RING-NECKED DUCK (Aythya collaris) – One individual on day 1, and one on Firehole River day 2 and 4.
LESSER SCAUP (Aythya affinis) – Found on day one--only one individual.
BUFFLEHEAD (Bucephala albeola) – Less than a dozen individuals.
COMMON GOLDENEYE (Bucephala clangula) – Good looks at well over one hundred individuals.
BARROW'S GOLDENEYE (Bucephala islandica) – Good looks at well over one hundred individuals.
COMMON MERGANSER (Mergus merganser) – Less tha one dozen seen.
Phasianidae (Pheasants, Grouse, and Allies)
RING-NECKED PHEASANT (Phasianus colchicus) – A half dozen on day 1.
WILD TURKEY (Meleagris gallopavo) – Found on days 5 and 7. Three individuals at Silver Gate, several in Paradise Valley.
Accipitridae (Hawks, Eagles, and Kites)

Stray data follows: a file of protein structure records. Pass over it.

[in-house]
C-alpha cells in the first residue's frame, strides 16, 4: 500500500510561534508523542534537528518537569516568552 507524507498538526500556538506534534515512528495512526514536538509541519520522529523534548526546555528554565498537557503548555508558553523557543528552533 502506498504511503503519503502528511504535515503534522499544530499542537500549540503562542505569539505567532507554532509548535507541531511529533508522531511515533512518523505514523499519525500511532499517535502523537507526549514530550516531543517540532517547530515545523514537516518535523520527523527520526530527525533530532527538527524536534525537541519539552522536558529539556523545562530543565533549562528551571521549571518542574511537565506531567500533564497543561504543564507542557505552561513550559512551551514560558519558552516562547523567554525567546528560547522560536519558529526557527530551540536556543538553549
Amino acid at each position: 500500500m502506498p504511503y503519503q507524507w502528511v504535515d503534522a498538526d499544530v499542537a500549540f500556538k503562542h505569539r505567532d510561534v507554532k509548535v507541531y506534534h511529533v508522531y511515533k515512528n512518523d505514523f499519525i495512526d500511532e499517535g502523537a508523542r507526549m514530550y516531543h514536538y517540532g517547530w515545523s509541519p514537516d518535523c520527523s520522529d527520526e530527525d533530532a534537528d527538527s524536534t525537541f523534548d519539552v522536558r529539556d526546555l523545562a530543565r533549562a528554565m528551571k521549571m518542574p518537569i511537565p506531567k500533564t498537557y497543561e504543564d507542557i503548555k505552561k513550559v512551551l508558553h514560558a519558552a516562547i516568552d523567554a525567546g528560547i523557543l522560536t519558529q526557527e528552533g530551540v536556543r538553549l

GOLDEN EAGLE (Aquila chrysaetos) – Saw dozens including all three age classes. Our best observations included a close-up of a male feeding on a coyote, another of a juvenile circle soaring over a cliff. Seen 4 of the 8 days in the field.
NORTHERN HARRIER (Circus cyaneus) – Observed a half dozen or so--mostly in Paradise Valley, some in Gallatin Valley, and one in Gardiner Valley.
BALD EAGLE (Haliaeetus leucocephalus) – Dozens - including all five age classes. One roost had 14 another 8. Seen very day.

A Coyote crosses a frozen lake at the Thumb Geyser basin (Photo by guide Terry McEneaney)

RED-TAILED HAWK (Buteo jamaicensis) – Seen in the lower elevations.
ROUGH-LEGGED HAWK (Buteo lagopus) – Dozens.